My team has been working on preclinical drug development of new psychedelics for over a year now. In that time, our team at the University of the Sciences, working with teams at UC San Diego School of Medicine and the Medical College of Wisconsin, has designed, synthesized, and begun to pharmacologically characterize a large number of new compounds, many of which show great promise as potential new drugs.

The goal of our labs and of many others is to create new compounds that can be taken through clinical development and eventually become new therapies for patients, relieving some of the mental health distress in the world.

It is estimated that one in four adults suffers with a mental health disorder. Central nervous system (CNS) drug discovery has stalled in recent years. Many pharmaceutical companies have completely abandoned drug development in this domain, leaving a significant void in the drug development pipeline. As a result, there is a lack of efficacious pharmacologic interventions for those with psychiatric disorders. One notable bright spot is with innovation and development of psychedelic therapy.

One of the major challenges for CNS drug discovery is translatability between early preclinical results and clinical outcomes. The human CNS is the most complex biological system ever discovered. The subjective experience you have now while reading this — your whole reality, in fact — is generated by and contained within your brain. That is an awe-inspiring recognition — but it obviates reductionist approaches to understanding.

Due to the fabulous complexity and physiological interconnectedness of the nervous system, there are many pitfalls that can derail a CNS discovery project. New approaches to CNS drug discovery are needed to surmount the hurdles. At the same time, existing and ongoing clinical trials of psychedelic agents, historical usage, and a wealth of anecdotal evidence provide plenty to learn from. Scientists such as myself now have greater confidence in the basic pharmacology of 5-HT2A underlying efficacy, allowing us to focus efforts on enhancing the efficacy and tolerability, and improving access to psychedelic therapy as well as tackling new indications, for example providing compounds for such stubborn psychiatric conditions as PTSD, substance use disorders, and anorexia nervosa. In the process we will all learn much more about how these fascinating molecules work.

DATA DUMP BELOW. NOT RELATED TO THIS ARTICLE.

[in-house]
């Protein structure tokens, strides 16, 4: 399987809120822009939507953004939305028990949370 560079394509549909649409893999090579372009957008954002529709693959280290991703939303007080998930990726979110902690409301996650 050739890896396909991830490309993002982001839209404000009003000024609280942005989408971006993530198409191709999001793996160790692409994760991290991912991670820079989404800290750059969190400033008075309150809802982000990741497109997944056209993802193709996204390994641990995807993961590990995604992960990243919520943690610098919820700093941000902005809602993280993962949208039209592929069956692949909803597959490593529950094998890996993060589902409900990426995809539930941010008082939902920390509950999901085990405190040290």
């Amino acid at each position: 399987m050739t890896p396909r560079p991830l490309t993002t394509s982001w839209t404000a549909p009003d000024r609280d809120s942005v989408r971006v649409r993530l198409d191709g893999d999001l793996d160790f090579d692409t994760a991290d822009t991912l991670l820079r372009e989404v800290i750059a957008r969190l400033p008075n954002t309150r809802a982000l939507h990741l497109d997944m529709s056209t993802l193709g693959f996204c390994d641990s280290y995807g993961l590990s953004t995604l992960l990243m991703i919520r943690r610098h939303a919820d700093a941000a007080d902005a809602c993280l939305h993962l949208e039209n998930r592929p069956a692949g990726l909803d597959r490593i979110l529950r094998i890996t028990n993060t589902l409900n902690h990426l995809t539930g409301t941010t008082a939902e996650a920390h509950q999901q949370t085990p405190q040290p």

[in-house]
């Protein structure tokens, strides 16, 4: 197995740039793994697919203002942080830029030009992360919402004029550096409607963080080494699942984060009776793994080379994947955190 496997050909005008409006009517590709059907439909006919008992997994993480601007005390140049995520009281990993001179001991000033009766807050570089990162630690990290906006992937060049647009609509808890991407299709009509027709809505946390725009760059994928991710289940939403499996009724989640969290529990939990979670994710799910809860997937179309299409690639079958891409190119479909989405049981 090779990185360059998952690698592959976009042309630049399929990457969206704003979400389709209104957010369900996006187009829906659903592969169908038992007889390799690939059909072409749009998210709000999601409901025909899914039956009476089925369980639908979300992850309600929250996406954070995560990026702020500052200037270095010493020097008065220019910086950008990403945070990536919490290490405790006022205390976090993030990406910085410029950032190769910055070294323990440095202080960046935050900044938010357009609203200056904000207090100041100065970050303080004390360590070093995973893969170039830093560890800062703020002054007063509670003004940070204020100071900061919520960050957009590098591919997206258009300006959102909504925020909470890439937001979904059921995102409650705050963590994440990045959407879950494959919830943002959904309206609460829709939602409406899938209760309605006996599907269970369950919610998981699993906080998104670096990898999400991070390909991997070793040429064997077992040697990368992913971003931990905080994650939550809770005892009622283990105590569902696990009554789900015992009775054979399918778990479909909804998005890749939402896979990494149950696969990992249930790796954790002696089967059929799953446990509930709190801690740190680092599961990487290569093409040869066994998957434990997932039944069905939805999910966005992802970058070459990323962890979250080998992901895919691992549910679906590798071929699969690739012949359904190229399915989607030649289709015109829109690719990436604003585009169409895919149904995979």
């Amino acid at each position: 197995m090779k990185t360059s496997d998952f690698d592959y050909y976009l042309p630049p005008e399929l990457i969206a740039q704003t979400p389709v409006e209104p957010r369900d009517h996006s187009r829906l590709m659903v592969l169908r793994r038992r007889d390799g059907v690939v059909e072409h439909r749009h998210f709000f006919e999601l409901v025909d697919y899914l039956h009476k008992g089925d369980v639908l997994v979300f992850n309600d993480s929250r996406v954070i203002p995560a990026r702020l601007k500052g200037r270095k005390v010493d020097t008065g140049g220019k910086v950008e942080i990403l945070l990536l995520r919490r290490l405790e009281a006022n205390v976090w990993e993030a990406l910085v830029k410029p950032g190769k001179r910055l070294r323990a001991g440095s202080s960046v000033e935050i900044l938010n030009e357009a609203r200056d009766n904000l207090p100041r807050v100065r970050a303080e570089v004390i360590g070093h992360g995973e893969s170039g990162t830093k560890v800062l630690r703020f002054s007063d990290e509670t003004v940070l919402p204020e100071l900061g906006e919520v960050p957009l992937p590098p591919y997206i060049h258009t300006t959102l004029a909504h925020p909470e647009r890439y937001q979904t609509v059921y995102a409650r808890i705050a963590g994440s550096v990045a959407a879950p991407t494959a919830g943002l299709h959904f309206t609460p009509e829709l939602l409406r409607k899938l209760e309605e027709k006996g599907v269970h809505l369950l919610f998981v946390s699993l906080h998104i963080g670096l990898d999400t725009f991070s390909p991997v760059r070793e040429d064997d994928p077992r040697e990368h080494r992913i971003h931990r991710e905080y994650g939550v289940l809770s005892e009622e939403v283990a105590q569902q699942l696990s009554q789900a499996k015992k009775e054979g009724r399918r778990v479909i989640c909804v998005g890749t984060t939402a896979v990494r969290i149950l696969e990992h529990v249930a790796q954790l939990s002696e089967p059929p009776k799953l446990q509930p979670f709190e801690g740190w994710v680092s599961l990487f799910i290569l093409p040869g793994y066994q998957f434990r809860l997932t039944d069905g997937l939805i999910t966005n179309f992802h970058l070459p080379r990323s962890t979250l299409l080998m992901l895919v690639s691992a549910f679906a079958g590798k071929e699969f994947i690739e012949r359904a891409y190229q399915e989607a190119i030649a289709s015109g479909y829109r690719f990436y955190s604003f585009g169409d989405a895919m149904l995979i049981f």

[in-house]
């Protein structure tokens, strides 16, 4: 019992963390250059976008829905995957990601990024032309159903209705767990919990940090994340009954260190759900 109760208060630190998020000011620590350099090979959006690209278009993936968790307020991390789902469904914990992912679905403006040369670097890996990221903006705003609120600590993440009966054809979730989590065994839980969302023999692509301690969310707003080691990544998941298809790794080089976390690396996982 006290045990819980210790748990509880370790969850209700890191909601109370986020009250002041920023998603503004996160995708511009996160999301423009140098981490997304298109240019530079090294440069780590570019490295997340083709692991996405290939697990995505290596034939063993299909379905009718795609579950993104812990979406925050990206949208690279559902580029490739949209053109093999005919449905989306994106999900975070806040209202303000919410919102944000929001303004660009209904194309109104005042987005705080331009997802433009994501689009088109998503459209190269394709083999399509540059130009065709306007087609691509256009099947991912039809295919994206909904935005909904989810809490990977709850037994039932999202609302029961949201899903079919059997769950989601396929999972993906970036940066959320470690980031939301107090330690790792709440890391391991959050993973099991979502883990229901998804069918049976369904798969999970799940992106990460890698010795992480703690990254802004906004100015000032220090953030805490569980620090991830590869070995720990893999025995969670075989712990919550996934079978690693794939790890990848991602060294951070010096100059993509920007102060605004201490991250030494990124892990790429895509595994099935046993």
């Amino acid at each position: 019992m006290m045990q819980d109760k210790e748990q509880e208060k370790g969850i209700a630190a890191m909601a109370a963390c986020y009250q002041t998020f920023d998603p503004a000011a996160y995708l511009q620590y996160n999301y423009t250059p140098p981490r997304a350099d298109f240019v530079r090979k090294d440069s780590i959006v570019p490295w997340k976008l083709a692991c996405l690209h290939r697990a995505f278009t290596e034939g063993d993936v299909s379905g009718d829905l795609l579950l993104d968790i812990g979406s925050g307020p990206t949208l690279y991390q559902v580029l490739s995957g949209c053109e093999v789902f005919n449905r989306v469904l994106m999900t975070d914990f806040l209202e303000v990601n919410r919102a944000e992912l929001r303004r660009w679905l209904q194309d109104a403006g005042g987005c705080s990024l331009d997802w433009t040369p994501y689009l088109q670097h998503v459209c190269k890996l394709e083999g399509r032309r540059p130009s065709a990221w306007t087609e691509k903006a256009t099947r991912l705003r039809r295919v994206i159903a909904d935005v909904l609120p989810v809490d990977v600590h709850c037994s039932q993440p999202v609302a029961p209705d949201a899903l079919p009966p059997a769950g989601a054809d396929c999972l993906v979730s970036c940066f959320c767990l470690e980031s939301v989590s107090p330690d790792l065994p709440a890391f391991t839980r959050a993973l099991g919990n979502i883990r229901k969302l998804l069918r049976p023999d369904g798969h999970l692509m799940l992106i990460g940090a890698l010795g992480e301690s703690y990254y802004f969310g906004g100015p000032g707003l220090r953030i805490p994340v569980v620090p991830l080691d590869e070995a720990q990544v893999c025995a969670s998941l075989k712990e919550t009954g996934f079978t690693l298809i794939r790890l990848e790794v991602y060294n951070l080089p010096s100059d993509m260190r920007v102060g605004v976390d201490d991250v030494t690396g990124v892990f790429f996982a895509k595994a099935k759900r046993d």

Psychedelics are able to create dramatic, rapid, and lasting shifts in perspective and outlook. I believe strongly that such effects will have profound implications for psychiatric care and clinically relevant outcomes across many diagnostic boundaries. There is potential for psychedelics to radically transform our approach to managing mental health, something which is drastically needed. Research scientists such as myself hope that our work will help make a difference in the world. As the great medicinal chemist, Paul Janssen would say, “the patients are waiting”.

In other words, it is time for me to get back to work!

 COMPASS Pathways
Jason Wallach
Source: COMPASS Pathways

Dr Jason Wallach is assistant professor of pharmaceutical sciences at University of the Sciences, Philadelphia. He is part of the COMPASS Discovery Center, a collective of leading scientists developing innovative psychedelic therapeutics under a sponsored research agreement between COMPASS Pathways and University of the Sciences.




About the Author

The Mental Health Innovation Group comprises health experts in their fields, brought together by Compass Pathways, dedicated to accelerating patient access to evidence-based innovation in mental health.